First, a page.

AUTHOR:  Press Release

URL:     http://www.un.org/apps/news/story.asp?NewsID=38782&Cr=mexico&Cr1=

DATE:    21.06.2011

SUMMARY: "A United Nations food expert has called for a ?state of emergency? in Mexico to battle both food poverty and obesity, and suggested that changes to the country?s agricultural policies could tackle the two problems simultaneously. [...] Mr. De Schutter also called for a moratorium on field trials of genetically modified maize and said the Government should prevent the introduction of transgenic maize, claiming they would not benefit most farmers since it would lead them to gradually depend on seeds protected by intellectual property rights that may make farming prohibitively expensive."

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UN EXPERT URGES MEXICAN ?STATE OF EMERGENCY? TO BATTLE FOOD POVERTY AND OBESITY

A United Nations food expert has called for a ?state of emergency? in Mexico to battle both food poverty and obesity, and suggested that changes to the country?s agricultural policies could tackle the two problems simultaneously.

Olivier De Schutter, the UN Special Rapporteur on the right to food, said that some 19 million Mexicans are food insecure, ?but at the same time, Mexico is one of the countries most severely affected by overweight and obesity, second only to the United States.?

?A state of emergency should be declared,? he said at the end of a week-long visit to Mexico, according to a press statement released by the UN Office of the High Commissioner for Human Rights (OHCHR).

Mr. De Schutter said both undernutrition and overnutrition are the result of several factors, including monocropping and export-led agriculture at the expense of healthy and diverse diets, policies skewed towards the interests of rich farmers rather than smallholders, and marketing of energy-rich foods by companies.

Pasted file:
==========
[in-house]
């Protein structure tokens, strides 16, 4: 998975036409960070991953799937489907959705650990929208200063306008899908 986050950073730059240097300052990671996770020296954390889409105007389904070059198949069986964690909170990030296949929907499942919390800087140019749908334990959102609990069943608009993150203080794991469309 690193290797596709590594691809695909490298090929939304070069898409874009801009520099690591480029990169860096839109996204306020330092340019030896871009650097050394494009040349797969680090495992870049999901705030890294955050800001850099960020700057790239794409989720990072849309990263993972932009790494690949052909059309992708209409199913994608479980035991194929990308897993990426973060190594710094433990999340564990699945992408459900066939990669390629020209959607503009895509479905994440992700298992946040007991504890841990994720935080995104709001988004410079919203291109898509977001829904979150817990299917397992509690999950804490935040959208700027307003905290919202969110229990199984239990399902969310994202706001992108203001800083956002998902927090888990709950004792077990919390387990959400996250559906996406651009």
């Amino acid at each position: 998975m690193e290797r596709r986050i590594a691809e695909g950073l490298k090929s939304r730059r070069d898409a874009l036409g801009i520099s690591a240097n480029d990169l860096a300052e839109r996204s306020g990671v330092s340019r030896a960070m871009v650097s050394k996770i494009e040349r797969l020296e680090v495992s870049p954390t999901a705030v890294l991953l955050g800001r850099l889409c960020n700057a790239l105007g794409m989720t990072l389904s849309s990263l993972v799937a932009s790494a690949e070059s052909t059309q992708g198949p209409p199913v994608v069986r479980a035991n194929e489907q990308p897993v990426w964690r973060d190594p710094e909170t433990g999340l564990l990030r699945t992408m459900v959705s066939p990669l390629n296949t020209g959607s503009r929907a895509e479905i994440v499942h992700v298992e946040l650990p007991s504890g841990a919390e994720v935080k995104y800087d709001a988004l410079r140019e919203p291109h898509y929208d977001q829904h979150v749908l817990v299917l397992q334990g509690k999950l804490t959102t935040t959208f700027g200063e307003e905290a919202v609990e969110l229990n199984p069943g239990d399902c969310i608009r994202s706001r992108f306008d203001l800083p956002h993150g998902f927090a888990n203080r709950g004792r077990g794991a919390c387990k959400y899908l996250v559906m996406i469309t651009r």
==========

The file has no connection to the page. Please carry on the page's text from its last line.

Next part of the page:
?Agricultural policies and social policies aiding consumers should be made mutually supportive and support local food systems that could present most benefits for consumer and small-scale farmers alike,? he said.

?For instance, existing food aid programmes should source more of their food supplies from small-scale, local producers to increase their incomes and to ensure the provision of fresh foods to consumers.?

Mr. De Schutter also called for a moratorium on field trials of genetically modified (GM) maize and said the Government should prevent the introduction of transgenic maize, claiming they would not benefit most farmers since it would lead them to gradually depend on seeds protected by intellectual property rights that may make farming prohibitively expensive.

?The introduction of GM maize in Mexico will pose a serious threat to agrobiodiversity, a crucial asset in the face of future threats and unpredictable changes brought about by climate change,? he said.

The Special Rapporteur said agrarian reform ?should focus on smallholders and aim at scaling up agroecological techniques. It should start by developing pro-poor agricultural policies: the current policies favour the richest states, the richest municipalities and the richest producers.?

Mr. De Schutter, who serves in an independent and unpaid capacity, reports to the Human Rights Council in Geneva.